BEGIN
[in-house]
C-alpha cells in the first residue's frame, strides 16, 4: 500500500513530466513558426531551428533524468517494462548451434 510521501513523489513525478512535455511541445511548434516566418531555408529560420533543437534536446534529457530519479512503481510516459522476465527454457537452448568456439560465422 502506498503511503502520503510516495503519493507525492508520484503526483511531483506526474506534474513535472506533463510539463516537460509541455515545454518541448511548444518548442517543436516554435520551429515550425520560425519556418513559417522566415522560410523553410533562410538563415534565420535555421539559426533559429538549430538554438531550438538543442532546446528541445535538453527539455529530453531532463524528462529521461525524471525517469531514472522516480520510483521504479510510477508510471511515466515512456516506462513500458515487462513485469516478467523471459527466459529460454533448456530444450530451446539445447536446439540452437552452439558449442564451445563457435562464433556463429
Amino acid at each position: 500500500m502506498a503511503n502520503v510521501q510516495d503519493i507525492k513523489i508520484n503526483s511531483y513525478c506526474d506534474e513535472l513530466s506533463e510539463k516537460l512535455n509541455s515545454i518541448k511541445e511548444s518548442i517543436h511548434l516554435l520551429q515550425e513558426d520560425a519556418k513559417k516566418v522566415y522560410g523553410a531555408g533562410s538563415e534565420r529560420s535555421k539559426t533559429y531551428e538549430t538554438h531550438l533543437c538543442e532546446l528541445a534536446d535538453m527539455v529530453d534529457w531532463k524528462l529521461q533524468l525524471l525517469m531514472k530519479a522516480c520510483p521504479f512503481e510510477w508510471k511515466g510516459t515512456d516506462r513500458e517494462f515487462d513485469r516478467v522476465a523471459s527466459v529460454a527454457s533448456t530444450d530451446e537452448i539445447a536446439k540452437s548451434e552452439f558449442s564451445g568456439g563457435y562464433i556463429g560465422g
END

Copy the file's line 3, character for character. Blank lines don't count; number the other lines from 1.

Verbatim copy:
Amino acid at each position: 500500500m502506498a503511503n502520503v510521501q510516495d503519493i507525492k513523489i508520484n503526483s511531483y513525478c506526474d506534474e513535472l513530466s506533463e510539463k516537460l512535455n509541455s515545454i518541448k511541445e511548444s518548442i517543436h511548434l516554435l520551429q515550425e513558426d520560425a519556418k513559417k516566418v522566415y522560410g523553410a531555408g533562410s538563415e534565420r529560420s535555421k539559426t533559429y531551428e538549430t538554438h531550438l533543437c538543442e532546446l528541445a534536446d535538453m527539455v529530453d534529457w531532463k524528462l529521461q533524468l525524471l525517469m531514472k530519479a522516480c520510483p521504479f512503481e510510477w508510471k511515466g510516459t515512456d516506462r513500458e517494462f515487462d513485469r516478467v522476465a523471459s527466459v529460454a527454457s533448456t530444450d530451446e537452448i539445447a536446439k540452437s548451434e552452439f558449442s564451445g568456439g563457435y562464433i556463429g560465422g